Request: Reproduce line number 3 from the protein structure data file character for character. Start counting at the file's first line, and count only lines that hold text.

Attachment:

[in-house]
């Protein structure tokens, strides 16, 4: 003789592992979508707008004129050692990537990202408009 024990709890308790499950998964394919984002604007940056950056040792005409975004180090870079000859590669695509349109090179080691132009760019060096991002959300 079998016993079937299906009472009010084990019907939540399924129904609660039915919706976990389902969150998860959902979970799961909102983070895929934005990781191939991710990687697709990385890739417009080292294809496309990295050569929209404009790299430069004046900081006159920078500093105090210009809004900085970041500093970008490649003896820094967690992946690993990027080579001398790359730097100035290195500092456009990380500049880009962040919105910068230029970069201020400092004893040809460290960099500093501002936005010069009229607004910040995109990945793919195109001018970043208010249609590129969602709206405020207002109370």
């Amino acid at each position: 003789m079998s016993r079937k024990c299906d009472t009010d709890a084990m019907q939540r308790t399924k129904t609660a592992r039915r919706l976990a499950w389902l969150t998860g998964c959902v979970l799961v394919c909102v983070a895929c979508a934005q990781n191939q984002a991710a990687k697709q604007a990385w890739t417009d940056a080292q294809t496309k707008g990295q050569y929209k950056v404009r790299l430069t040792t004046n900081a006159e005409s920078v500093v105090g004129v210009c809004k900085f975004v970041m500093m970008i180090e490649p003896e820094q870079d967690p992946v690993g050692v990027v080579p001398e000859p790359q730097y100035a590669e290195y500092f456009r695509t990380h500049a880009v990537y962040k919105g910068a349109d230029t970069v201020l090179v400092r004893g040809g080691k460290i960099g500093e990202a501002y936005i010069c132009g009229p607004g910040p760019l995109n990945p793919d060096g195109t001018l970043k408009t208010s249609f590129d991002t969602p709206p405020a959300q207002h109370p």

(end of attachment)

């Amino acid at each position: 003789m079998s016993r079937k024990c299906d009472t009010d709890a084990m019907q939540r308790t399924k129904t609660a592992r039915r919706l976990a499950w389902l969150t998860g998964c959902v979970l799961v394919c909102v983070a895929c979508a934005q990781n191939q984002a991710a990687k697709q604007a990385w890739t417009d940056a080292q294809t496309k707008g990295q050569y929209k950056v404009r790299l430069t040792t004046n900081a006159e005409s920078v500093v105090g004129v210009c809004k900085f975004v970041m500093m970008i180090e490649p003896e820094q870079d967690p992946v690993g050692v990027v080579p001398e000859p790359q730097y100035a590669e290195y500092f456009r695509t990380h500049a880009v990537y962040k919105g910068a349109d230029t970069v201020l090179v400092r004893g040809g080691k460290i960099g500093e990202a501002y936005i010069c132009g009229p607004g910040p760019l995109n990945p793919d060096g195109t001018l970043k408009t208010s249609f590129d991002t969602p709206p405020a959300q207002h109370p």